So it is that I'm down to six dresses, all of which I like. The advantage of my bizarre tendencies is that I am not overly beholden to a specific wedding dress style. Again, apparently ordinary people are supposed to have been planning out what exactly their dresses have looked like since the age of seven, whereas if I try to think that far back, I remember little except unhealthy obsessions with Nancy Drew and musical theater.

In some ways, wedding dress shopping is actually less painful than the ordinary kind. There are people around to help pin things to my figure, so there are few things that I have to reject out of hand just because they're cut to a different body type. Needing alterations is normal, thankfully. Also,though I did briefly regret the series of life choices that steered me away from investment banking while walking through Saks Jandel on Sat. morning, Pnin and I are not on that tight a budget either, thank heaven. And so salespeople feel obliged to be nice to me for self-interested reasons, which is comforting.

Before anyone asks: yes, there are photos of some of the remaining candidates on the Internet. But my groom reads this, and so I'd wind up violating the traditional rules about letting him see dresses before the wedding date, which I'd rather not. I suppose a solution is just to post the links to comments and tell him not to read them. If anyone's interested, comment in the below thread.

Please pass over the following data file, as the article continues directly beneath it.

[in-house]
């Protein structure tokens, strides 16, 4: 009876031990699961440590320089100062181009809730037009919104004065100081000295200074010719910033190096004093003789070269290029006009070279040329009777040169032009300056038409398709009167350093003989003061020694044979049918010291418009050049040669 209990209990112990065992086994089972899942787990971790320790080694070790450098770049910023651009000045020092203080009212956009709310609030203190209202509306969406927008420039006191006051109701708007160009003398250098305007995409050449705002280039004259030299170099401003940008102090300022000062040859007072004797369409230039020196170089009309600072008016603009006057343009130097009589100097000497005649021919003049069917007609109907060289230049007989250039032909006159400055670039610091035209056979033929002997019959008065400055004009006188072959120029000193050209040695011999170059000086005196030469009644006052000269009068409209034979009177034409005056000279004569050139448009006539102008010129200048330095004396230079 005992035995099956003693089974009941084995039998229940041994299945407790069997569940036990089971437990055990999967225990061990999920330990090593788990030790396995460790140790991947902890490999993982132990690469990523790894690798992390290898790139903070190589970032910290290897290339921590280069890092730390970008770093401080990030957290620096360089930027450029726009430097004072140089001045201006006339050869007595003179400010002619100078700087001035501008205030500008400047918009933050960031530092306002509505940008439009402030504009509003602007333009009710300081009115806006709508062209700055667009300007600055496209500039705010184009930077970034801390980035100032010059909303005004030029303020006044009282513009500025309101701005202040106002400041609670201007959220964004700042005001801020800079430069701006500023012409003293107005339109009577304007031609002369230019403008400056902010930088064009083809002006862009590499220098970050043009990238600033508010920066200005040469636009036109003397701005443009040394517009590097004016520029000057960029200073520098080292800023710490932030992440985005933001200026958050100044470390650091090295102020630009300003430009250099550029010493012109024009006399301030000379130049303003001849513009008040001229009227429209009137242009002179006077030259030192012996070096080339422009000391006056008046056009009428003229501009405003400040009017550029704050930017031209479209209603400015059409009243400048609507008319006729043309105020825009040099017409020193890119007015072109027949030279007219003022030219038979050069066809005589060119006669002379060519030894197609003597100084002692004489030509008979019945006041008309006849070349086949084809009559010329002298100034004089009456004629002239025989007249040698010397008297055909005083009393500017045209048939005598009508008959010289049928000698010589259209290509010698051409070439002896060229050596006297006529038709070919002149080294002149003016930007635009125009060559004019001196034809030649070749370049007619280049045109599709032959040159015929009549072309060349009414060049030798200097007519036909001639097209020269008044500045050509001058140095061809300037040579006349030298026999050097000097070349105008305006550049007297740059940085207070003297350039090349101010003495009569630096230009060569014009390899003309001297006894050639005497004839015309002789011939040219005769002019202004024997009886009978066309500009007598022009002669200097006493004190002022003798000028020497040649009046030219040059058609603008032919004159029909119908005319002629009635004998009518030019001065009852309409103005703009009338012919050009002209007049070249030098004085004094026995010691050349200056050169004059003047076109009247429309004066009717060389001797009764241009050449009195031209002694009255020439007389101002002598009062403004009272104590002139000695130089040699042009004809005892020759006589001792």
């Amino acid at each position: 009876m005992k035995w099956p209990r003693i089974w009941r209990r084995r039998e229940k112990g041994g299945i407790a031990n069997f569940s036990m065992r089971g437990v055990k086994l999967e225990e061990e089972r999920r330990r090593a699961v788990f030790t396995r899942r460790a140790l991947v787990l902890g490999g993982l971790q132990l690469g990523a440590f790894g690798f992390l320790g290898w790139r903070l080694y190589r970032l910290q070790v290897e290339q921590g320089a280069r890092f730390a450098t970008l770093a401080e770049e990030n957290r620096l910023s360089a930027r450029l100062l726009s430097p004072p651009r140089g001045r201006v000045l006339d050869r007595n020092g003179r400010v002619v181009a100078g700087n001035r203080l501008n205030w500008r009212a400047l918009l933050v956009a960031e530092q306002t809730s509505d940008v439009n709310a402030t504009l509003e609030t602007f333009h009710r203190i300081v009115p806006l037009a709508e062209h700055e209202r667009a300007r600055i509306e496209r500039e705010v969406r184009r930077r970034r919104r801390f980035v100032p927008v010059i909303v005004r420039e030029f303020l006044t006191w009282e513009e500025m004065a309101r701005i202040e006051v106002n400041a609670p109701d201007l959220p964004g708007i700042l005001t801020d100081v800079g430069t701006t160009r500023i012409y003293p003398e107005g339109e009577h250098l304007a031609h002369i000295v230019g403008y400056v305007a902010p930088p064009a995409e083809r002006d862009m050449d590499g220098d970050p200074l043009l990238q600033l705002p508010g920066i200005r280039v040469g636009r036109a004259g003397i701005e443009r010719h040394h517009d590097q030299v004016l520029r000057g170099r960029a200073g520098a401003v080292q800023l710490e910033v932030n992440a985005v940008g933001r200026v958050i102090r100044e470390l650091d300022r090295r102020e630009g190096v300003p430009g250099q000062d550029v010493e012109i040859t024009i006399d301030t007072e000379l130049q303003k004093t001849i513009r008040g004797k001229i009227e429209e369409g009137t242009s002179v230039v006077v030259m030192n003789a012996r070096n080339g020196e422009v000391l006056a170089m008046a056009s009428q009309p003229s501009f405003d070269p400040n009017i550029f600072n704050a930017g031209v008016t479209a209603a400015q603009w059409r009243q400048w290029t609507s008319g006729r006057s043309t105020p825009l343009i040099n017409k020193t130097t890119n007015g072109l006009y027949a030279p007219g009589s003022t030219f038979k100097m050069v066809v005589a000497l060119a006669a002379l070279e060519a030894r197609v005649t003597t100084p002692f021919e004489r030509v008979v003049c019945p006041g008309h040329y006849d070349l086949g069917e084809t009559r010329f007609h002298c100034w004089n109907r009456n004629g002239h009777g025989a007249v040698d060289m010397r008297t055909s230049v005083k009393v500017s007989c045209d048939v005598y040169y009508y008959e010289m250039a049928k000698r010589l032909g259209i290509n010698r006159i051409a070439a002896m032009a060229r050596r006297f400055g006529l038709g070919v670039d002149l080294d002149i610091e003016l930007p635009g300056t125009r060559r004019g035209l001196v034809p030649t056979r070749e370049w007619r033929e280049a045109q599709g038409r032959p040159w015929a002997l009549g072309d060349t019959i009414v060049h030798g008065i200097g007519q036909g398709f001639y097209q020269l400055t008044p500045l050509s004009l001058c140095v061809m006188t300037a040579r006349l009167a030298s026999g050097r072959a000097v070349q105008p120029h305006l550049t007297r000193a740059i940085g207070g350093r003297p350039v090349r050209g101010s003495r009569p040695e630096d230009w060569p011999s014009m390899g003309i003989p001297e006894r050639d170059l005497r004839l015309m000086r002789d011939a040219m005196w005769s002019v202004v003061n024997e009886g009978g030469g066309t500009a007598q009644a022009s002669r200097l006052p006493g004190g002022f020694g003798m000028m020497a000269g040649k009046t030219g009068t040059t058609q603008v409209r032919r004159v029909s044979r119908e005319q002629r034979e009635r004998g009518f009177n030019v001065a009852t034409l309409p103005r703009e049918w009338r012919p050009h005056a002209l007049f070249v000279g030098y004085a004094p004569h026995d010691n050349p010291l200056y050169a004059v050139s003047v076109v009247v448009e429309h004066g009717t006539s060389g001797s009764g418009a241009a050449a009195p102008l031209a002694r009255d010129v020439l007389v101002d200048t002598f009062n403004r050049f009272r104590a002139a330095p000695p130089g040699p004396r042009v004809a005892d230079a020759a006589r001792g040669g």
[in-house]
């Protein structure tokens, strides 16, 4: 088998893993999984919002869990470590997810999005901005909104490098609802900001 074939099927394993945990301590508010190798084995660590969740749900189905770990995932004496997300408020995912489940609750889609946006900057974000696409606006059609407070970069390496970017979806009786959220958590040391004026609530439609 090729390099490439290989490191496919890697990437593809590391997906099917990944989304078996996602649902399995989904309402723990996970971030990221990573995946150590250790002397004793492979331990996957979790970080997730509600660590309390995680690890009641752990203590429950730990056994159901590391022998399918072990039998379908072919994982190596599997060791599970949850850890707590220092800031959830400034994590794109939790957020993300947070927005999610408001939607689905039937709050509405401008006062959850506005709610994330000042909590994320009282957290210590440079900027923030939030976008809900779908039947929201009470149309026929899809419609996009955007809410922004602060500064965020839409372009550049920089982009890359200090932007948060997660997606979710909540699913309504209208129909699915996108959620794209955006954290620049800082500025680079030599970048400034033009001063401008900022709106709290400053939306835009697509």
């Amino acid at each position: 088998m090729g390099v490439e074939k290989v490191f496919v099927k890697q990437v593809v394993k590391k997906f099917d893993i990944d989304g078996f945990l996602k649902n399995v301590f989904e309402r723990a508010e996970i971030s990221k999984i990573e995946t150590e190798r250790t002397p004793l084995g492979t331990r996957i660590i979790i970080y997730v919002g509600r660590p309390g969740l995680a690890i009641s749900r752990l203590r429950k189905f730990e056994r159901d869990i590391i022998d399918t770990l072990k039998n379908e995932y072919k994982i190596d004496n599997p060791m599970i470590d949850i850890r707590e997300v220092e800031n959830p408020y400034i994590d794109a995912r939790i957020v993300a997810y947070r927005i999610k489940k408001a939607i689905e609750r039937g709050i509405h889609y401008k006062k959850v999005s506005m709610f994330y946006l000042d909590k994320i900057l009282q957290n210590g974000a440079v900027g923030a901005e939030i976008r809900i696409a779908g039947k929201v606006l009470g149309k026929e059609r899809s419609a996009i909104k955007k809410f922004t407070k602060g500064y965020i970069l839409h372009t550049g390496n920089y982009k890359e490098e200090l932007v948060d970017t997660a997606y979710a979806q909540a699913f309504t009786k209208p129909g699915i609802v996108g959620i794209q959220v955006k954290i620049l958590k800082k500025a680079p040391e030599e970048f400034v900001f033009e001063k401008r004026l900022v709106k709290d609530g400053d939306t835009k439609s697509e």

Oh, and one last wedding industrial complex related kvetch: I can't dance. At all. I could attempt to take lessons to learn to cure the problem, but I suspect it might be for naught. Elizabeth Blackwell used to blame the fact that I was a Republican, and thus inherently the sort of square that has no rhythm. But, post-43, I'm a much less loyal Republican than I used to be. Apparently the basis of my failures is more likely biological than political; my ring finger is about a centimeter or two longer than my index finger. N=2.


  1. Photos of pretty things!

    I think that marshmellowiness is just something you have or don't have. Even after going to a trainer for months and lifting weights, my arms look just the same as they always do, at least when they are not flexed.

  2. Clarissa's photos forthcoming! In the meantime:

    1. My favorite of the group: Click on Bridal, then Spring 2010, then fifth dress from left (Bernadette.)




    5. Note annoying website makes you enter e-mail address and details before you can look at any of the dresses closely. Grrr.

    As I'm looking at the website photos of the dresses, I'm struck anew by the points that you and Phoebe made recently about frump/skank dichotomy. Photographs of wedding dresses on models w/o hips or breasts =/ do not tell you much useful about how dresses will actually look on women with more conventionally sized hips and breasts.

    Have been attempting weight lifting w/Ilya's trainer. Marshmallowiness unchanged, though perhaps that will change after more time doing it.

  3. 1 and 3 both have little belts that may visually cut you in half and make you look shorter. Of course, being short is not bad!

  4. Curiously, the belts don't look problematic when on. I suspect that they create the illusion of a more favorable waist-hip ratio or something? And of course I agree that being short is not bad!